I have used this for some time and it is excellent quality and fast switching It has been thru 3 contests running legal limit and protects my SDR 100%. What ever you use make SURE it works properly, 100 watts nearby and you can say bye bye to a RX.

I use a TS-590s and a QS1R sdr for a panafall with this device: http://www.dxengineering.com/parts/dxe-rtr-1a

Stan K9IUQ
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CHRISTOFERO
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« Reply #8 on: February 24, 2014, 09:45:30 PM »

One thing. Its my understanding that the Ham It Up is not using a MMIC or anything on the front end before the RF input.. so the signal goes through a low pass filter and into the mixer.. So it may not be so prone to getting blown out like a upconverter with an LNA in front of it.

There is a really good way to do antenna switching using PIN diodes which I have been reading about for years..

Also, there are ICs which are commonly used at UHF, Skyworks makes some very popular ones, so does Minicircuits, they are designed for more power, I think. It helps if you arent transmitting when the switch toggles.

Recently I've seen some PIN diode switch schematics, and bookmarked them. The nice thing about that is that its really fast and its non-mechanical. I suspect they could handle more power than the ICs, as long as they can handle a high enough voltage to keep them back biased and "off".

Lots of switching diodes might work for HF?

Or of course a relay would work but you have to make sure that the relay disconnects and preferably shorts the input of the receiver before the transmitter gets energized.

EDIT: Here is one PIN diode design (link below) This one is frequency dependent- it is just for one band (2 meters) But I think things like this can be done with DC and capacitors and work on all bands and its very fast. Faster than relays.

http://www.sm5bsz.com/pindiode.htm
« Last Edit: February 24, 2014, 10:41:08 PM by CHRISTOFERO » Logged
CHRISTOFERO
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« Reply #9 on: February 25, 2014, 09:45:49 AM »

The Nooelec Ham-it-up already has a circuit in it which you might be able to use in instantaneously switching it out of the circuit when you transmit.

Combined with a relay it would almost certainly be adequate.

I would go to the Skyworks site and look up whatever device they use.

http://www.skyworksinc.com/products_switches.aspx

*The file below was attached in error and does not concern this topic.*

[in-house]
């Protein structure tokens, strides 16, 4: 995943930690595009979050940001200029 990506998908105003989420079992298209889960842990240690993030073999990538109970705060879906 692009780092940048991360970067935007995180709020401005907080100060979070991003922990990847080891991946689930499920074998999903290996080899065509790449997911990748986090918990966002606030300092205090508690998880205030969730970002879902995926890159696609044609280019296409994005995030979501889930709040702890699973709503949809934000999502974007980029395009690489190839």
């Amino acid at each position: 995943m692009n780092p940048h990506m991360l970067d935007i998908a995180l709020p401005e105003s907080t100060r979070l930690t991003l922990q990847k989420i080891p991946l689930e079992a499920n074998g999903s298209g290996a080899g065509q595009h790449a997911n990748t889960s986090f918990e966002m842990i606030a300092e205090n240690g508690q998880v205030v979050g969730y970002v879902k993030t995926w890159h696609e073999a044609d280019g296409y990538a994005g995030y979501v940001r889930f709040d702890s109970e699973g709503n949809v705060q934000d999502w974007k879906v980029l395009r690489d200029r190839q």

They are very popular and I'm sure very good. Better than mechanical switches as far as loss at high frequencies.

The Ham-it-Up presents very little loss at VHF/UHF when its turned off.

The schematics for the entire Nooelect device are online.


Was looking for some data on Pin Diodes yesterday and found this:

http://www.microsemi.com/sites/default/files/micnotes/701.pdf

"PIN Diode Fundamentals

A PIN diode is a semiconductor
device that operates as a variable
resistor at RF and microwave
frequencies. The resistance value of
the PIN diode is determined only by
the forward biased dc current. In
switch and attenuator applications,
the PIN diode should ideally control
the RF signal level without
introducing distortion which might
change the shape of the RF signal.
An important additional feature of the
PIN diode is its ability to control large
RF signals while using much smaller
levels of dc excitation."

Since it doesn't have an LNA, I dont see why the Hamitup and similar simple converters wouldn't be able to be used in reverse for transmitting.
« Last Edit: February 25, 2014, 10:44:52 AM by CHRISTOFERO » Logged
CHRISTOFERO
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« Reply #10 on: February 25, 2014, 10:54:54 AM »

The oscillator on some of the upconverters is probably too noisy (at least it appears to be to me) to be used as is for transmitting. I'm not an expert, I'm just a beginner. But when I look at the LO in these upconverters to calibrate my LO offset I see enough noise to imply that they would not be clean enough to be used in transmitting.